Every day, I see him with our middle school students and I appreciate how much he truly loves teaching this age group. He simply ‘gets’ their energy, thinking, humor, and individuality. He helps each of his students explore their passions while preparing them for the academic, social and emotional opportunities that lie ahead as they continue their journey beyond our classrooms. As their teacher, he sees each student, not only academically, but as a dynamic, perpetually changing and evolving person.

Kevin graduated from Colorado State University with a Bachelor of Arts in Speech Communication. Since then he has followed what you might say is a non-linear vocational and personal path.

As an eager bike racer, Kevin endured being teased in middle and high school about his shaved legs and irregular tan lines! He went to the mountain biking world championships in Mammoth Mountain, California before switching to racing road bikes in college.  He did not turn professional initially in the hopes of competing at the Olympic trials.  He also fell in love with track racing.  Kevin still commutes on his bike to our north Boulder campus from his home in central Denver.  While he often combines his bike ride with the bus, he has been known to ride all the way home.  Just last school year alone, Kevin clocked 3,600 commuter miles getting to Friends middle school! No small feat!

Kevin’s students experience him as passionate, knowledgeable teacher who has boundless energy.  Kevin is dedicated to Friends, telling me that he is proud to be part of the team that originated our
new middle school program last year and he is thrilled to be continuing to help grow it this year. He is in love with our school philosophy of knowing and teaching to the whole child and he appreciates being given the flexibility to use his diverse background and expertise to cultivate individual relationships with each learner.

As well as an obviously keen cyclist, Kevin loves high altitude mountaineering, snowboarding, camping, chess, all things technology, learning to play the guitar, in-line skate racing, and photography (he still maintains his professional studio in Denver). 

He is an all-go kind of guy, and we’re fortunate to have his energy on our middle school team. 

September 14, 2017

Friends is a Leader in Technological Learning

5th grade students build racing chariots from Sphero robots. 6th graders create security systems for their lockers from Little Bits components. 3rd grade students use a design process to identify problems and innovate solutions using Google SketchUp. 

7th graders construct rubber-band powered cars utilizing the 3D printer in the Maker Space at our North Campus. 1st graders develop and test solutions on Kodable and during their Hour of Code.  Middle schoolers research the origins of the minerals used in computer parts and study the impact on the local communities, as well as designing and building their own electronic circuits.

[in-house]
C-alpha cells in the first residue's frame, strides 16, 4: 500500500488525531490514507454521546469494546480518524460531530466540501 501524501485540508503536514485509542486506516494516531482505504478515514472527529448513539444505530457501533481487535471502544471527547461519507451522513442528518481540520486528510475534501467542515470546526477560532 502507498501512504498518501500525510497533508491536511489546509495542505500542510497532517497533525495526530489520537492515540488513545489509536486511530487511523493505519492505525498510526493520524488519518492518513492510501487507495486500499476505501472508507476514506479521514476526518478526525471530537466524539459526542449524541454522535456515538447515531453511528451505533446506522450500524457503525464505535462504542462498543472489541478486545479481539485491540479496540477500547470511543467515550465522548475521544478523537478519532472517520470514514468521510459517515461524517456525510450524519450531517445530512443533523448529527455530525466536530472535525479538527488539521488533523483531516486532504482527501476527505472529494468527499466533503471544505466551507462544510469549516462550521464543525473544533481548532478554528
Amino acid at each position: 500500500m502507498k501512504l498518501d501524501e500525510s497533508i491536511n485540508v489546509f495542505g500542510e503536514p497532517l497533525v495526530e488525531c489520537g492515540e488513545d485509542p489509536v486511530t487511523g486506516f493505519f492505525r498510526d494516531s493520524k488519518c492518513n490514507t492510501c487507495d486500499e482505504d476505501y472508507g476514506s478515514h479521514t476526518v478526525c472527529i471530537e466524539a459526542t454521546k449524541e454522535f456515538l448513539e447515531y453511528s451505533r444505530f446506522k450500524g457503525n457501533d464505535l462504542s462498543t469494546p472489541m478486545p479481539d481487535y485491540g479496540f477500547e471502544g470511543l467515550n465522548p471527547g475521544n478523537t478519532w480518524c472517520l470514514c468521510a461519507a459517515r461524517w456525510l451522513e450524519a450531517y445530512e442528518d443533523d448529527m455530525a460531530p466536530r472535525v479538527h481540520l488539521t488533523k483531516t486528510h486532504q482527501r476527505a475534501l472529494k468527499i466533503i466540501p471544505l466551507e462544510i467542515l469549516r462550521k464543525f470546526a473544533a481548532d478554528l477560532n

In both our middle and elementary schools, students have been pushing the bounds of their learning in STEM (science, technology, engineering and math.)

Our talented technology teachers, Librarian deana harragarra waters in the elementary school and Director of Technology Stephen Butler in the middle school, inspire our students every day with an ever-evolving curriculum that stays current with the times.  Through PLNs (Personal Learning Networks) and keeping up with latest research, our teachers ensure that Friends School’s technology curriculum is ahead of the curve.

The goals of our technology courses are broad and deep, preparing students for high school, college and professional careers that await them, careers that may not yet exist. We want our students to be informed global and digital citizens, creative problem solvers, constructors of knowledge and meaning, design solution innovators, outstanding communicators, and thoughtful collaborators.

“Over the past 100 years, literally thousands of studies have shown benefits from the use of technology, while others report higher achievement with classroom instruction, and even more result in “no significant difference.” I, like others, believe that such mixed results reveal that the design of instruction makes the difference in learning, not the medium used to deliver the instruction. The question is no longer if technology
enhances learning, but rather how do we improve our use of technology to enhance learning?”
- Atsusi Hirumi, PhD
Associate Professor, University of Central Florida

That final question drives our instruction.  How do we at Friends improve our use of technology to improve learning? Meeting or exceeding ISTE (International Society for Technology in Education) standards, Stephen and deana support their students in leveraging technology in choosing, achieving and demonstrating competency in STEM.

With enough iPads and laptops in the middle school for every student and, in the elementary building our iPad cart of 20 devices, enough for every class, and 12 computers in our library-based computer
deana harragarra waters
lab, as well as a growing arsenal of robotics kits and coding tools, Friends School is well equipped to remain on the cutting edge of technological learning.

Resources used in our technology classrooms include, but are not limited to:
Stephen Butler
Kahoot, Sumdog, Brain Pop, NoREDInk, Starfall, Follett Destiny Discover, Biblionasium, Google Classroom, Kid Blog, Google Be Internet Awesome, ReadWriteThink, Internet Library for Kids, Google SketchUp, Scratch, Hour of Code, Kodable, Google CS First, Keynote, iBook, Doogle Draw, Android Yourself, Storybird, Canva, Padlet, AutoDraw, Lego WeDo, Sphero, Cubelets, and more…..

Our students are challenged to create, to make, to invent and to problem solve in a wide range of modalities that spark their creativity and interest. Thank you to deana and Stephen for their expertise, passion and leadership for our school.